A company’s CNC needs can vary depending on what it produces.
Modern Machine Shop, Mike Lynch
From the monthly column: CNC Tech Talk
Depending on how a company earns its revenue, it can be categorized as one of the following four types:
• Product-producing companies. These companies get their revenue from the sale of one or more products.
• Workpiece-producing companies. These companies are also called job shops or contract shops. They get their revenue from the sale of workpieces to product-producing companies.
• Tooling-producing companies. They get their revenue from the sale of tooling—cutting tools, fixtures, dies, molds, gages and more—to product- and workpiece-producing companies.
• Prototype-producing companies. They get their revenue from the sale of prototypes to product-producing companies.
Most companies that use CNC machines fall into product- and workpiece-producing companies. In the following paragraphs, I will focus on these two categories.
Engineering, Planning and Resources
Product-producing companies engineer all aspects of the manufacturing processes they perform, so a great deal of work must done well before a new product is produced. Every production step/operation must be well-documented so employees know what to do. Also, profitability must be determined long before the first component workpiece is machined.
On the other hand, workpiece-producing companies machine the same workpieces as product-producing companies, but often for an equal or lower cost. One of the most important reasons a product-producing company will farm out work is to save money. This means the workpiece-producing company must be able to produce workpieces using a fraction of the resources available to the product-producing company that has contracted it. It also must be able to produce the workpiece on a tighter schedule. With limited time to plan and engineer the jobs, ingenuity is more important to a workpiece-producing company. A unique method of production must often be found to bridge the gap.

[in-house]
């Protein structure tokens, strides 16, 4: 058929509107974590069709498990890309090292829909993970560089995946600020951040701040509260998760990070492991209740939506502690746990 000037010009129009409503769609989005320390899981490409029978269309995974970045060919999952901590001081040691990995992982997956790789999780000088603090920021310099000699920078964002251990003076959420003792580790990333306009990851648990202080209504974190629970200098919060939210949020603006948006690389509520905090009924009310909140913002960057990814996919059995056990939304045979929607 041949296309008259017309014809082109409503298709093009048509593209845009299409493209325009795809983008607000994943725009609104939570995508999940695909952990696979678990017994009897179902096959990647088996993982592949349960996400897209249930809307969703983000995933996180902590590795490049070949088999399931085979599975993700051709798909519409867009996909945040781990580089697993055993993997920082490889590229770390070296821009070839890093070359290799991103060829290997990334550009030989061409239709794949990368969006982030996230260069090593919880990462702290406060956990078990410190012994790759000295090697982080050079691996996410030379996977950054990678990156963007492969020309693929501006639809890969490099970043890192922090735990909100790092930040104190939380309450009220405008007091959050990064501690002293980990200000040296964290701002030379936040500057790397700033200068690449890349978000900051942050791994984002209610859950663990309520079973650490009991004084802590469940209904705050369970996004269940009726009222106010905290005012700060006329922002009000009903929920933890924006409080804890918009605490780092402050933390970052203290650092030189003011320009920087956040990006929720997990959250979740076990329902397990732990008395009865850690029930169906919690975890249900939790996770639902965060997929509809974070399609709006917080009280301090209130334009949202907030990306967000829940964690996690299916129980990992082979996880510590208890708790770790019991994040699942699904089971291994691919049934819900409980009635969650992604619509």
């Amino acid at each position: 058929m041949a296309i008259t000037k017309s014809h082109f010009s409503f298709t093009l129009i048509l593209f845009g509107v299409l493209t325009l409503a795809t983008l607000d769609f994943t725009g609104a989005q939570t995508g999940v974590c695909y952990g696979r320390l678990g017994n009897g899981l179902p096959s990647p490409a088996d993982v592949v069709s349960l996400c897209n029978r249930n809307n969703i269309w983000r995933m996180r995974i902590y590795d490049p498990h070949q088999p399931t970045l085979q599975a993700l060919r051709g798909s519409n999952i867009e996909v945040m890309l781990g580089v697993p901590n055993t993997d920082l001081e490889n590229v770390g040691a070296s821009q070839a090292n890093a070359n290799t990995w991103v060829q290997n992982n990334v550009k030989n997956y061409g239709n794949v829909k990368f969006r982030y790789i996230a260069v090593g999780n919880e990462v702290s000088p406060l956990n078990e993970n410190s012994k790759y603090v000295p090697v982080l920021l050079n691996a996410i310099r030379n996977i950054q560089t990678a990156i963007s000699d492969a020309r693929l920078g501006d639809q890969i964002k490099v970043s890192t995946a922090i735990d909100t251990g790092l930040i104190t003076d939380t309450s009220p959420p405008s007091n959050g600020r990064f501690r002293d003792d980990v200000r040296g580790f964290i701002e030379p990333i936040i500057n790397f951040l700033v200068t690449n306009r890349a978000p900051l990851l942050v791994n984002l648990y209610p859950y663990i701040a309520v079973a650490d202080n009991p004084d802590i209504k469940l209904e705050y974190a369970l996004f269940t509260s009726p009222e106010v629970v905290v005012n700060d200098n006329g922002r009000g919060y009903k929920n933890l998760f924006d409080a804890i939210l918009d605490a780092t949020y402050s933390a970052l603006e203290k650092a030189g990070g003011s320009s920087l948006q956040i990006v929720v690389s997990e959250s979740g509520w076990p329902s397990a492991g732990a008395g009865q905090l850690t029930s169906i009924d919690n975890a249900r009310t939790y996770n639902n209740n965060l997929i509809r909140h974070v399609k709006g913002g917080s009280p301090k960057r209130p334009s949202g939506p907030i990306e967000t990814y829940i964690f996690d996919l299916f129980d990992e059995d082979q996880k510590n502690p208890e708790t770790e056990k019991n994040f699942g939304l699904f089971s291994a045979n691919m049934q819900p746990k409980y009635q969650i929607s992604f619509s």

Personnel Versus Machine Utilization
Product-producing companies need their CNC machines to be in cycle at a pace that matches their production volumes. To run at capacity, the machines must always be busy. For this reason, product-producing companies emphasize machine utilization over personnel utilization.
By comparison, workpiece-producing companies need to use available personnel to ship jobs on a timely basis. These companies emphasize personnel utilization over machine utilization. While it is important to keep machines running for as much time as possible, workpiece-producing companies often need to compromise in this regard. It is common for one person to take responsibility for getting a job out. This person will perform all tasks needed to set up the machine, complete the production run and possibly even create the program for it. In these instances, machines often sit idle, waiting for someone to run them.
Unless they intend to outsource, product-producing companies need to have equipment for all manufacturing processes required for the workpieces in their product lines. It is not unusual for a new product to require additional equipment. Even simple products can require a diverse group of machine tools, including conventional and CNC machines as well as machines for processes that are not related to metal removal (such as plating, heat treating, cleaning and painting). The more CNC diversity, the more difficult it will be to make wise decisions that impact all of the machines. So, product-producing companies need to be Jacks-of-all-trades, able to deal with any process that occurs in the manufacture of their products. They may not fully master all aspects of a given process, but they should be proficient enough to produce workpieces at a rate that matches their production schedules.
Conversely, workpiece-producing companies tend to specialize in their machine tools.
Many companies have only one kind of CNC machine tool, and they specialize in the processes that this type of machine can perform. For example, the company might specialize in turning processes performed by sliding-headstock CNC lathes. They also tend to specialize in running small lots—giving them much in common with prototype-producing companies. For these reasons, workpiece-producing companies need to be very good at the processes in which they specialize. This narrow focus is often the very factor that enables them to outperform product-producing companies and make a profit producing workpieces those companies farm out.